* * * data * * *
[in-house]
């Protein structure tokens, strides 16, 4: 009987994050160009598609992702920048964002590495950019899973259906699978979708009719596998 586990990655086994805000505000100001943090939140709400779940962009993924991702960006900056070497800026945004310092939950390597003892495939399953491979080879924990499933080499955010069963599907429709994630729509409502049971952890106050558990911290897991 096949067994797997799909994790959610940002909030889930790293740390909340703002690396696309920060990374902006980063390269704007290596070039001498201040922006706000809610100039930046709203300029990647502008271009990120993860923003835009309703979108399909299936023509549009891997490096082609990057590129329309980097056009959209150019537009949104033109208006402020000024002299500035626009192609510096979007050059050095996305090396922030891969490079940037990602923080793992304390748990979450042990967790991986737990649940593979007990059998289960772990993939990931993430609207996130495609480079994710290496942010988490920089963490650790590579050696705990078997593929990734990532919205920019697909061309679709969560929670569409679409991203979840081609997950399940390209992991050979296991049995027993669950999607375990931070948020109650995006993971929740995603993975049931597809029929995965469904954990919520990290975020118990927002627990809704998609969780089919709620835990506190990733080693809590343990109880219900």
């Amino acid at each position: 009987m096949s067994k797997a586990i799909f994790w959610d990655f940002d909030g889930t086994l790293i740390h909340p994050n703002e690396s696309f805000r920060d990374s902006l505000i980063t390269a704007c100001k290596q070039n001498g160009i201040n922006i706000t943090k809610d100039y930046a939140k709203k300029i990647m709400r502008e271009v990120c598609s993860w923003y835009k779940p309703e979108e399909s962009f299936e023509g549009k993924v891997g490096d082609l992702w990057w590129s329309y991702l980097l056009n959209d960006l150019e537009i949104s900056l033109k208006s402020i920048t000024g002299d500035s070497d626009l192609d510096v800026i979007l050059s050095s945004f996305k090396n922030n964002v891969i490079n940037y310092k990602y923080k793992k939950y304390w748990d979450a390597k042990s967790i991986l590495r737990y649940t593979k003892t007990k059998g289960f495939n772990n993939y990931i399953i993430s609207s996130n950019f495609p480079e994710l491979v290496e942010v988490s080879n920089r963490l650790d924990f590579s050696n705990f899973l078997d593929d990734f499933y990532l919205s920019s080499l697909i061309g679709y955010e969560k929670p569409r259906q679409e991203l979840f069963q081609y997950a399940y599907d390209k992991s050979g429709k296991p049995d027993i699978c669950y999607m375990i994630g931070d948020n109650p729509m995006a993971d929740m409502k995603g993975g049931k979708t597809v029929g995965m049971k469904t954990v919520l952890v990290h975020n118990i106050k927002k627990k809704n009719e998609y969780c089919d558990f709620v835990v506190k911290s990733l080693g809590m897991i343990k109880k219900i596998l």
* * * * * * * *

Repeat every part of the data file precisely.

[in-house]
């Protein structure tokens, strides 16, 4: 009987994050160009598609992702920048964002590495950019899973259906699978979708009719596998 586990990655086994805000505000100001943090939140709400779940962009993924991702960006900056070497800026945004310092939950390597003892495939399953491979080879924990499933080499955010069963599907429709994630729509409502049971952890106050558990911290897991 096949067994797997799909994790959610940002909030889930790293740390909340703002690396696309920060990374902006980063390269704007290596070039001498201040922006706000809610100039930046709203300029990647502008271009990120993860923003835009309703979108399909299936023509549009891997490096082609990057590129329309980097056009959209150019537009949104033109208006402020000024002299500035626009192609510096979007050059050095996305090396922030891969490079940037990602923080793992304390748990979450042990967790991986737990649940593979007990059998289960772990993939990931993430609207996130495609480079994710290496942010988490920089963490650790590579050696705990078997593929990734990532919205920019697909061309679709969560929670569409679409991203979840081609997950399940390209992991050979296991049995027993669950999607375990931070948020109650995006993971929740995603993975049931597809029929995965469904954990919520990290975020118990927002627990809704998609969780089919709620835990506190990733080693809590343990109880219900």
């Amino acid at each position: 009987m096949s067994k797997a586990i799909f994790w959610d990655f940002d909030g889930t086994l790293i740390h909340p994050n703002e690396s696309f805000r920060d990374s902006l505000i980063t390269a704007c100001k290596q070039n001498g160009i201040n922006i706000t943090k809610d100039y930046a939140k709203k300029i990647m709400r502008e271009v990120c598609s993860w923003y835009k779940p309703e979108e399909s962009f299936e023509g549009k993924v891997g490096d082609l992702w990057w590129s329309y991702l980097l056009n959209d960006l150019e537009i949104s900056l033109k208006s402020i920048t000024g002299d500035s070497d626009l192609d510096v800026i979007l050059s050095s945004f996305k090396n922030n964002v891969i490079n940037y310092k990602y923080k793992k939950y304390w748990d979450a390597k042990s967790i991986l590495r737990y649940t593979k003892t007990k059998g289960f495939n772990n993939y990931i399953i993430s609207s996130n950019f495609p480079e994710l491979v290496e942010v988490s080879n920089r963490l650790d924990f590579s050696n705990f899973l078997d593929d990734f499933y990532l919205s920019s080499l697909i061309g679709y955010e969560k929670p569409r259906q679409e991203l979840f069963q081609y997950a399940y599907d390209k992991s050979g429709k296991p049995d027993i699978c669950y999607m375990i994630g931070d948020n109650p729509m995006a993971d929740m409502k995603g993975g049931k979708t597809v029929g995965m049971k469904t954990v919520l952890v990290h975020n118990i106050k927002k627990k809704n009719e998609y969780c089919d558990f709620v835990v506190k911290s990733l080693g809590m897991i343990k109880k219900i596998l």